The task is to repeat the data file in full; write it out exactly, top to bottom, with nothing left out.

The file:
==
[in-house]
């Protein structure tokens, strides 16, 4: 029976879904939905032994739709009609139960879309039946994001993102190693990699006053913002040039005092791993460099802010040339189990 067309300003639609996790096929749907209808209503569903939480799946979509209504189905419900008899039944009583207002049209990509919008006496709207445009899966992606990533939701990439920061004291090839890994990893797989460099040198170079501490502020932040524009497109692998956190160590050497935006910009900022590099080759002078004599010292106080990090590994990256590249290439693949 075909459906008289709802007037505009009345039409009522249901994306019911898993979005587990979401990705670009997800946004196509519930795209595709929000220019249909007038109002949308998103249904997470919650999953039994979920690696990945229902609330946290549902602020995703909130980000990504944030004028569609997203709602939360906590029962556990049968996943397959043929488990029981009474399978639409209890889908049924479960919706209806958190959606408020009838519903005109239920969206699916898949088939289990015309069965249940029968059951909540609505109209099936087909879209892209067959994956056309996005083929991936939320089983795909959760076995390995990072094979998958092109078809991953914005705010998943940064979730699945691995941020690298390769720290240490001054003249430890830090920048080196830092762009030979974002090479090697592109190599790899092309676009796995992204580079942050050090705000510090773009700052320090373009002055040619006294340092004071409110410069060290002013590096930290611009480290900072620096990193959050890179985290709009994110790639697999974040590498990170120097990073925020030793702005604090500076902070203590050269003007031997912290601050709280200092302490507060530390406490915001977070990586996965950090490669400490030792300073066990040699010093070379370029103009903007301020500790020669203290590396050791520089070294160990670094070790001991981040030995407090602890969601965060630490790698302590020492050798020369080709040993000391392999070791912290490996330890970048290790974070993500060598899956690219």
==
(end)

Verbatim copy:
[in-house]
């Protein structure tokens, strides 16, 4: 029976879904939905032994739709009609139960879309039946994001993102190693990699006053913002040039005092791993460099802010040339189990 067309300003639609996790096929749907209808209503569903939480799946979509209504189905419900008899039944009583207002049209990509919008006496709207445009899966992606990533939701990439920061004291090839890994990893797989460099040198170079501490502020932040524009497109692998956190160590050497935006910009900022590099080759002078004599010292106080990090590994990256590249290439693949 075909459906008289709802007037505009009345039409009522249901994306019911898993979005587990979401990705670009997800946004196509519930795209595709929000220019249909007038109002949308998103249904997470919650999953039994979920690696990945229902609330946290549902602020995703909130980000990504944030004028569609997203709602939360906590029962556990049968996943397959043929488990029981009474399978639409209890889908049924479960919706209806958190959606408020009838519903005109239920969206699916898949088939289990015309069965249940029968059951909540609505109209099936087909879209892209067959994956056309996005083929991936939320089983795909959760076995390995990072094979998958092109078809991953914005705010998943940064979730699945691995941020690298390769720290240490001054003249430890830090920048080196830092762009030979974002090479090697592109190599790899092309676009796995992204580079942050050090705000510090773009700052320090373009002055040619006294340092004071409110410069060290002013590096930290611009480290900072620096990193959050890179985290709009994110790639697999974040590498990170120097990073925020030793702005604090500076902070203590050269003007031997912290601050709280200092302490507060530390406490915001977070990586996965950090490669400490030792300073066990040699010093070379370029103009903007301020500790020669203290590396050791520089070294160990670094070790001991981040030995407090602890969601965060630490790698302590020492050798020369080709040993000391392999070791912290490996330890970048290790974070993500060598899956690219």